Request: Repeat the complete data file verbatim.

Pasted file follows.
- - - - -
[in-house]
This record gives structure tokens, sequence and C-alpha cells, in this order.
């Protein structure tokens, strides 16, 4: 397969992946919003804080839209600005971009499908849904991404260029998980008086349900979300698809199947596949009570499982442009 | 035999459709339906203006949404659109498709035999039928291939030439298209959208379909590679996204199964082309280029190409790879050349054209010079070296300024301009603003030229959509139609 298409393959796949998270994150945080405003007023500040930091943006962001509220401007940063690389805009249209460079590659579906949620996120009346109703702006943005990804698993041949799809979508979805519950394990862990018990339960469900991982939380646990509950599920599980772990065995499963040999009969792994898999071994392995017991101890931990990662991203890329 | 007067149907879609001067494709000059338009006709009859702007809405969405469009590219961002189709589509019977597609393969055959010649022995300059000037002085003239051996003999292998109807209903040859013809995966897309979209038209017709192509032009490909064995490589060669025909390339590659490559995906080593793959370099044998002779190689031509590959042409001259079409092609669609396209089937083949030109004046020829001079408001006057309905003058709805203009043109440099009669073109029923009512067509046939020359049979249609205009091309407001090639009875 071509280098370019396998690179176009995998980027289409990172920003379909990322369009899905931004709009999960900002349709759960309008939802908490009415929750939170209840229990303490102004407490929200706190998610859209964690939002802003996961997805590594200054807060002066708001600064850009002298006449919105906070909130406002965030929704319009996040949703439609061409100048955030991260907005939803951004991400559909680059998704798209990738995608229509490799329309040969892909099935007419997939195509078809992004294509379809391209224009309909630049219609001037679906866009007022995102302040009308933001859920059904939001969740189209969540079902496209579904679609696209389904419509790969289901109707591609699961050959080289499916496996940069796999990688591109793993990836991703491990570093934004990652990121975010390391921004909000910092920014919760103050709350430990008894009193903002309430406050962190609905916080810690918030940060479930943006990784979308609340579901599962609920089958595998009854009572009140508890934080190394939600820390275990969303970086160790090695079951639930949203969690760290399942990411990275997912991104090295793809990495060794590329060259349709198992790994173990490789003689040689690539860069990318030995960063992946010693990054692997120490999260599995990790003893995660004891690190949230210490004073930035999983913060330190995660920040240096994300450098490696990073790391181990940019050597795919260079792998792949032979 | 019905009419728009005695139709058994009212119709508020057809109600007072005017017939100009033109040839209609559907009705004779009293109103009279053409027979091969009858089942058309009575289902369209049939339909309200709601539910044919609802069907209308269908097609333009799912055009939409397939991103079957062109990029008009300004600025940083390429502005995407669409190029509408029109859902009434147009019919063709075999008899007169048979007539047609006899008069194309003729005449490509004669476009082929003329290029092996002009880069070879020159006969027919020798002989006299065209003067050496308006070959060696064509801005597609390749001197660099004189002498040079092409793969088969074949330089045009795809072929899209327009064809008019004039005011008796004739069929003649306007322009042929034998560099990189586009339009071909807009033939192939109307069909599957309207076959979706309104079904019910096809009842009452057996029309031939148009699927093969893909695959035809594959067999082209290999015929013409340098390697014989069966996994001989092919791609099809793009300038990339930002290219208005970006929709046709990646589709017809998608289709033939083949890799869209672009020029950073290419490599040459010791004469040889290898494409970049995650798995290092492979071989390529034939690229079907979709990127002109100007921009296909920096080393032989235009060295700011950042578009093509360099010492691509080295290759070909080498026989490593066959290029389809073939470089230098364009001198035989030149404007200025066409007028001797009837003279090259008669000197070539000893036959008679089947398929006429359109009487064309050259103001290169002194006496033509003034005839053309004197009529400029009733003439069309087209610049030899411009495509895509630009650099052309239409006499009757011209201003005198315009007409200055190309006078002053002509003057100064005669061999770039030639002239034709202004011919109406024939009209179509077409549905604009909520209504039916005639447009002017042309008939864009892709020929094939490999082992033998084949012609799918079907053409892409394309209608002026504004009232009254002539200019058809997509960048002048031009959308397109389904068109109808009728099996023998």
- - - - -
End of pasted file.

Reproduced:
[in-house]
This record gives structure tokens, sequence and C-alpha cells, in this order.
């Protein structure tokens, strides 16, 4: 397969992946919003804080839209600005971009499908849904991404260029998980008086349900979300698809199947596949009570499982442009 | 035999459709339906203006949404659109498709035999039928291939030439298209959208379909590679996204199964082309280029190409790879050349054209010079070296300024301009603003030229959509139609 298409393959796949998270994150945080405003007023500040930091943006962001509220401007940063690389805009249209460079590659579906949620996120009346109703702006943005990804698993041949799809979508979805519950394990862990018990339960469900991982939380646990509950599920599980772990065995499963040999009969792994898999071994392995017991101890931990990662991203890329 | 007067149907879609001067494709000059338009006709009859702007809405969405469009590219961002189709589509019977597609393969055959010649022995300059000037002085003239051996003999292998109807209903040859013809995966897309979209038209017709192509032009490909064995490589060669025909390339590659490559995906080593793959370099044998002779190689031509590959042409001259079409092609669609396209089937083949030109004046020829001079408001006057309905003058709805203009043109440099009669073109029923009512067509046939020359049979249609205009091309407001090639009875 071509280098370019396998690179176009995998980027289409990172920003379909990322369009899905931004709009999960900002349709759960309008939802908490009415929750939170209840229990303490102004407490929200706190998610859209964690939002802003996961997805590594200054807060002066708001600064850009002298006449919105906070909130406002965030929704319009996040949703439609061409100048955030991260907005939803951004991400559909680059998704798209990738995608229509490799329309040969892909099935007419997939195509078809992004294509379809391209224009309909630049219609001037679906866009007022995102302040009308933001859920059904939001969740189209969540079902496209579904679609696209389904419509790969289901109707591609699961050959080289499916496996940069796999990688591109793993990836991703491990570093934004990652990121975010390391921004909000910092920014919760103050709350430990008894009193903002309430406050962190609905916080810690918030940060479930943006990784979308609340579901599962609920089958595998009854009572009140508890934080190394939600820390275990969303970086160790090695079951639930949203969690760290399942990411990275997912991104090295793809990495060794590329060259349709198992790994173990490789003689040689690539860069990318030995960063992946010693990054692997120490999260599995990790003893995660004891690190949230210490004073930035999983913060330190995660920040240096994300450098490696990073790391181990940019050597795919260079792998792949032979 | 019905009419728009005695139709058994009212119709508020057809109600007072005017017939100009033109040839209609559907009705004779009293109103009279053409027979091969009858089942058309009575289902369209049939339909309200709601539910044919609802069907209308269908097609333009799912055009939409397939991103079957062109990029008009300004600025940083390429502005995407669409190029509408029109859902009434147009019919063709075999008899007169048979007539047609006899008069194309003729005449490509004669476009082929003329290029092996002009880069070879020159006969027919020798002989006299065209003067050496308006070959060696064509801005597609390749001197660099004189002498040079092409793969088969074949330089045009795809072929899209327009064809008019004039005011008796004739069929003649306007322009042929034998560099990189586009339009071909807009033939192939109307069909599957309207076959979706309104079904019910096809009842009452057996029309031939148009699927093969893909695959035809594959067999082209290999015929013409340098390697014989069966996994001989092919791609099809793009300038990339930002290219208005970006929709046709990646589709017809998608289709033939083949890799869209672009020029950073290419490599040459010791004469040889290898494409970049995650798995290092492979071989390529034939690229079907979709990127002109100007921009296909920096080393032989235009060295700011950042578009093509360099010492691509080295290759070909080498026989490593066959290029389809073939470089230098364009001198035989030149404007200025066409007028001797009837003279090259008669000197070539000893036959008679089947398929006429359109009487064309050259103001290169002194006496033509003034005839053309004197009529400029009733003439069309087209610049030899411009495509895509630009650099052309239409006499009757011209201003005198315009007409200055190309006078002053002509003057100064005669061999770039030639002239034709202004011919109406024939009209179509077409549905604009909520209504039916005639447009002017042309008939864009892709020929094939490999082992033998084949012609799918079907053409892409394309209608002026504004009232009254002539200019058809997509960048002048031009959308397109389904068109109808009728099996023998």